Tomorrow, as part of our unofficial series of “reviews of new luxury hotels in European tourist spots operated by chains where you might have reward points or free night certificates”, I will be looking at the brand new Hilton in Tallinn, Estonia. (EDIT: our review of Hilton Tallinn Park is now live and is here.)
Tallinn is unfairly best known as the Finn’s cheap drinking destination. One of my best friends who is from Finland warned me of hundreds of Finnish stag and hen parties in Estonia’s capital. She also told me that taking the ferry from Helsinki is not a good idea – but we had already booked the tickets …..
Besides the cheap booze (relaive to Scandinavian alcohol prices), Tallinn is becoming an increasingly popular short break destination for the rest of Europe. With the opening of the new Hilton and also because Estonia was on my list of countries I wanted to visit, I made my way up to Tallinn.
Getting to Tallinn from London
…. is surprisingly tricky. easyJet flies from Gatwick but there are only two departures per week on Monday and Friday. Ryanair has four flights a week from Stansted but they leave at 6.45am.
I came back on easyJet on the Monday afternoon service which is conveniently timed at 4.35pm. Going out on Friday evening, I decided to see how it could be done using Avios.
The easiest route is to fly via Helsinki on Finnair or British Airways. As Finnair flies from Manchester, Dublin and Edinburgh as well as London, you don’t have any excuse if you live outside the capital.
There are connecting flights available from Helsinki to Tallinn on Finnair. They do not show on ba.com as being bookable with Avios because they are operated by a Finnair subsidiary. American Airlines does show them as being booking on AA miles so BA may be able to do it via the call centre. AA wasn’t showing any availability for my dates so it was not an option – and it would have meant I didn’t get to see Helsinki.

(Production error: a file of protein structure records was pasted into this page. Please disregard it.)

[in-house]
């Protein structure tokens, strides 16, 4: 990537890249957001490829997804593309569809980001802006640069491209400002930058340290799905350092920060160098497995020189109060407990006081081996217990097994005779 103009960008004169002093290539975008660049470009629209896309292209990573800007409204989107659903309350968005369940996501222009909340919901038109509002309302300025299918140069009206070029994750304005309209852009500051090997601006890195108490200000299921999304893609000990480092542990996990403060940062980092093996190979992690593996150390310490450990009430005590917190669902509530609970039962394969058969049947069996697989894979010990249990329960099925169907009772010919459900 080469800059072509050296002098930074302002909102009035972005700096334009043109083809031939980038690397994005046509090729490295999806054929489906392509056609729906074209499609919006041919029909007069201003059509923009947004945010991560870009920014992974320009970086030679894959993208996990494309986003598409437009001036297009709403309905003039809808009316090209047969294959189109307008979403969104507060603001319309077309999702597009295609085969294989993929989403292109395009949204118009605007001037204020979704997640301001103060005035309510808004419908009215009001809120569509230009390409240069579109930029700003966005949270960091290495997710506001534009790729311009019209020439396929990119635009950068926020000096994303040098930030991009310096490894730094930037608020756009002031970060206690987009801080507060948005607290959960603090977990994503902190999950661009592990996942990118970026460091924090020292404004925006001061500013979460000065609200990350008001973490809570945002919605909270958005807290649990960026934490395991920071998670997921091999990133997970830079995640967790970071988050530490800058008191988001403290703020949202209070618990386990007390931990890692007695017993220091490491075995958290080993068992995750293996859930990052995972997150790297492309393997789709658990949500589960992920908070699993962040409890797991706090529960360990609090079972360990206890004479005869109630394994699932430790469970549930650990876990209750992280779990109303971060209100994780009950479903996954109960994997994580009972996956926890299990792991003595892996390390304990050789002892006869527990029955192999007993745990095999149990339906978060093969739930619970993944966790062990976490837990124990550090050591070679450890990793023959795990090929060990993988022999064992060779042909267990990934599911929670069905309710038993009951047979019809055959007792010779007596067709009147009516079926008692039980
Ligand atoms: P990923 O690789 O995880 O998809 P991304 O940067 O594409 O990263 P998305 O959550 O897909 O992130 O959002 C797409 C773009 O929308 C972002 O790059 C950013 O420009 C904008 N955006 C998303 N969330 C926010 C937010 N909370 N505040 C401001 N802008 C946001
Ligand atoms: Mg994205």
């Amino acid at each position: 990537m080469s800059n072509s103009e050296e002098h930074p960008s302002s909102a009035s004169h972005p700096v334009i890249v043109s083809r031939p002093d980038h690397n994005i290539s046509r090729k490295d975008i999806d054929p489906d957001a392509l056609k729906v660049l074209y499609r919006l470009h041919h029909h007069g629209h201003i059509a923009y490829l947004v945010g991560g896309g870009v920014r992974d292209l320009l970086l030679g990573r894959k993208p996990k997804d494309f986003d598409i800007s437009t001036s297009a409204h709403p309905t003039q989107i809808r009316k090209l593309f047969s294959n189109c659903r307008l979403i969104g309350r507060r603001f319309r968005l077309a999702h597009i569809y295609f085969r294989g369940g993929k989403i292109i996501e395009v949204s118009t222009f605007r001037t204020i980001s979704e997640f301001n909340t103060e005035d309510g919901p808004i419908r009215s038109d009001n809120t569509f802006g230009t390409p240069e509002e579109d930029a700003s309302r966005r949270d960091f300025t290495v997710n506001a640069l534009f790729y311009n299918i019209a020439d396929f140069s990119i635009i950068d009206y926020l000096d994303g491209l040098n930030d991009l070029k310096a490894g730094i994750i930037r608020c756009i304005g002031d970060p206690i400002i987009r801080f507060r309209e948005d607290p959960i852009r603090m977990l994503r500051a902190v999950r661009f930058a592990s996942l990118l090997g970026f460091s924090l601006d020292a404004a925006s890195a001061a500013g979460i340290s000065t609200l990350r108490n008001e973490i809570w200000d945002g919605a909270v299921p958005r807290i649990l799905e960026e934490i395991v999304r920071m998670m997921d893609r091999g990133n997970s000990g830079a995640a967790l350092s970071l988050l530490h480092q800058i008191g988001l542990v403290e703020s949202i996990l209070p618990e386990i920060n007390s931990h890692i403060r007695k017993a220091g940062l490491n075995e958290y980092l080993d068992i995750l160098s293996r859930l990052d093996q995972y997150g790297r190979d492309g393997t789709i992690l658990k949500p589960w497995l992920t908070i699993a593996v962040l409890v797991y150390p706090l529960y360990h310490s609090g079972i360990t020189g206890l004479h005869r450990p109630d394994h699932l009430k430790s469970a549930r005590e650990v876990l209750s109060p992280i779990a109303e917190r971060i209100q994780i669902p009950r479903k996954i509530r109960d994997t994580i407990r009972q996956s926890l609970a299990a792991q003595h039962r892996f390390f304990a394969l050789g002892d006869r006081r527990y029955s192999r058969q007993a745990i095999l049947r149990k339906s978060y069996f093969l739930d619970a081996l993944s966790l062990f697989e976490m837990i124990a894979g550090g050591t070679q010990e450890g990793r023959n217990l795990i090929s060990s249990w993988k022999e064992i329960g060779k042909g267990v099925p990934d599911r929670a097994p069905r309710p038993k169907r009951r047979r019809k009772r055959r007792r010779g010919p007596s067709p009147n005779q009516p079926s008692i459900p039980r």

London to Helsinki airport
My trip started on Friday evening with a late (and delayed) British Airways flight from Heathrow Terminal 3 to Helsinki where I was going to spend the night at the Hilton airport hotel.
There isn’t much to say about the flight, except that this salmon in Club Europe was actually very nice.
I arrived in Helsinki around 1am and made my way straight to the Hilton Helsinki Airport hotel. As I did not have a private sauna in my room (some rooms do – I was hoping that Rob’s Diamond status may have done the trick, but it didn’t), the hotel sauna closed at 10pm and I had an early start the next morning, I went straight to bed. You can read Rob’s review of the Hilton Helsinki airport hotel here from his trip last year.
The hotel’s Executive Lounge was closed on Saturday and I had breakfast in the main restaurant in the morning. I was incredibly happy to see proper bread and a large selection of fish, cheese and hot dishes!
Hilton Helsinki Airport to Helsinki
There is a newly opened train station at the airport with trains into Helsinki which is a quicker connection than the bus or a taxi. From the Hilton it is a 10 minute walk to the station. As you leave the hotel turn right and walk across the parking lot, turn left onto the main road, keep walking and from then on there are signs leading the way to the station.
Unfortunately arriving at the station doesn’t mean you have arrived at the platform:
From the station entrance to the platform is another 7 minutes walk starting with a long way down (I took the escalator but the lift would have been faster).
Then you have to walk through a tunnel – note the exposed rock on both sides:
…. until you finally arrive at the platform.
There is also an entrance directly from the airport. Google Maps said walking from the Hilton through the airport to the station takes about the same time (good to know for a rainy day). There are two trains with different routes from the airport to Helsinki. I trains take 34 minutes and P trains 28 minutes.
A ticket to Helsinki costs €5.50. The ticket machine only takes card payment. However once I boarded I found out that you can also buy tickets on the train.